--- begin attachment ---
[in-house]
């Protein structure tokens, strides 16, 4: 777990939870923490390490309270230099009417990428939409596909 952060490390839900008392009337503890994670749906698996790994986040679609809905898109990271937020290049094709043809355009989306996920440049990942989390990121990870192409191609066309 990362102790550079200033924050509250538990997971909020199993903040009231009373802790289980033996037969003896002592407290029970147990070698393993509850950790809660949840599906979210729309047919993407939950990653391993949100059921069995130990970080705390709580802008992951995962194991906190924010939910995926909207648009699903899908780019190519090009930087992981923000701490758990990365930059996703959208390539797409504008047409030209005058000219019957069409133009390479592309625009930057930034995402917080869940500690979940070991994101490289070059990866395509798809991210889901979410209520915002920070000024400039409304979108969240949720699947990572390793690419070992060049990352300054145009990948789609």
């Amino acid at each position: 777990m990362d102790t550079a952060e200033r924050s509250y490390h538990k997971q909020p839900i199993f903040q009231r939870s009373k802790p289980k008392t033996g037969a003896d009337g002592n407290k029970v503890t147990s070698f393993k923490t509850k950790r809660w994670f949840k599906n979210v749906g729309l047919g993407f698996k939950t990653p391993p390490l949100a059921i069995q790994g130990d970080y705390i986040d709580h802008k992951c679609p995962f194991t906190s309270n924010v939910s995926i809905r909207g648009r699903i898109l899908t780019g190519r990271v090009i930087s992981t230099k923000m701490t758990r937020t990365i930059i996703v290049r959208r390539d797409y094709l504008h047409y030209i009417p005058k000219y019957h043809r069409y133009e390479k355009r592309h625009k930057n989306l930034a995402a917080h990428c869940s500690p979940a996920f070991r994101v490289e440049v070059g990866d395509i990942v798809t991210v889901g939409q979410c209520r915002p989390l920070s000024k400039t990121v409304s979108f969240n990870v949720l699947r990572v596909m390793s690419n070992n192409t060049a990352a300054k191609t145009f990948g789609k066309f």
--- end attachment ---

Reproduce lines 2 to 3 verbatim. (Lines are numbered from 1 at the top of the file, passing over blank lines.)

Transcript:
């Protein structure tokens, strides 16, 4: 777990939870923490390490309270230099009417990428939409596909 952060490390839900008392009337503890994670749906698996790994986040679609809905898109990271937020290049094709043809355009989306996920440049990942989390990121990870192409191609066309 990362102790550079200033924050509250538990997971909020199993903040009231009373802790289980033996037969003896002592407290029970147990070698393993509850950790809660949840599906979210729309047919993407939950990653391993949100059921069995130990970080705390709580802008992951995962194991906190924010939910995926909207648009699903899908780019190519090009930087992981923000701490758990990365930059996703959208390539797409504008047409030209005058000219019957069409133009390479592309625009930057930034995402917080869940500690979940070991994101490289070059990866395509798809991210889901979410209520915002920070000024400039409304979108969240949720699947990572390793690419070992060049990352300054145009990948789609």
């Amino acid at each position: 777990m990362d102790t550079a952060e200033r924050s509250y490390h538990k997971q909020p839900i199993f903040q009231r939870s009373k802790p289980k008392t033996g037969a003896d009337g002592n407290k029970v503890t147990s070698f393993k923490t509850k950790r809660w994670f949840k599906n979210v749906g729309l047919g993407f698996k939950t990653p391993p390490l949100a059921i069995q790994g130990d970080y705390i986040d709580h802008k992951c679609p995962f194991t906190s309270n924010v939910s995926i809905r909207g648009r699903i898109l899908t780019g190519r990271v090009i930087s992981t230099k923000m701490t758990r937020t990365i930059i996703v290049r959208r390539d797409y094709l504008h047409y030209i009417p005058k000219y019957h043809r069409y133009e390479k355009r592309h625009k930057n989306l930034a995402a917080h990428c869940s500690p979940a996920f070991r994101v490289e440049v070059g990866d395509i990942v798809t991210v889901g939409q979410c209520r915002p989390l920070s000024k400039t990121v409304s979108f969240n990870v949720l699947r990572v596909m390793s690419n070992n192409t060049a990352a300054k191609t145009f990948g789609k066309f």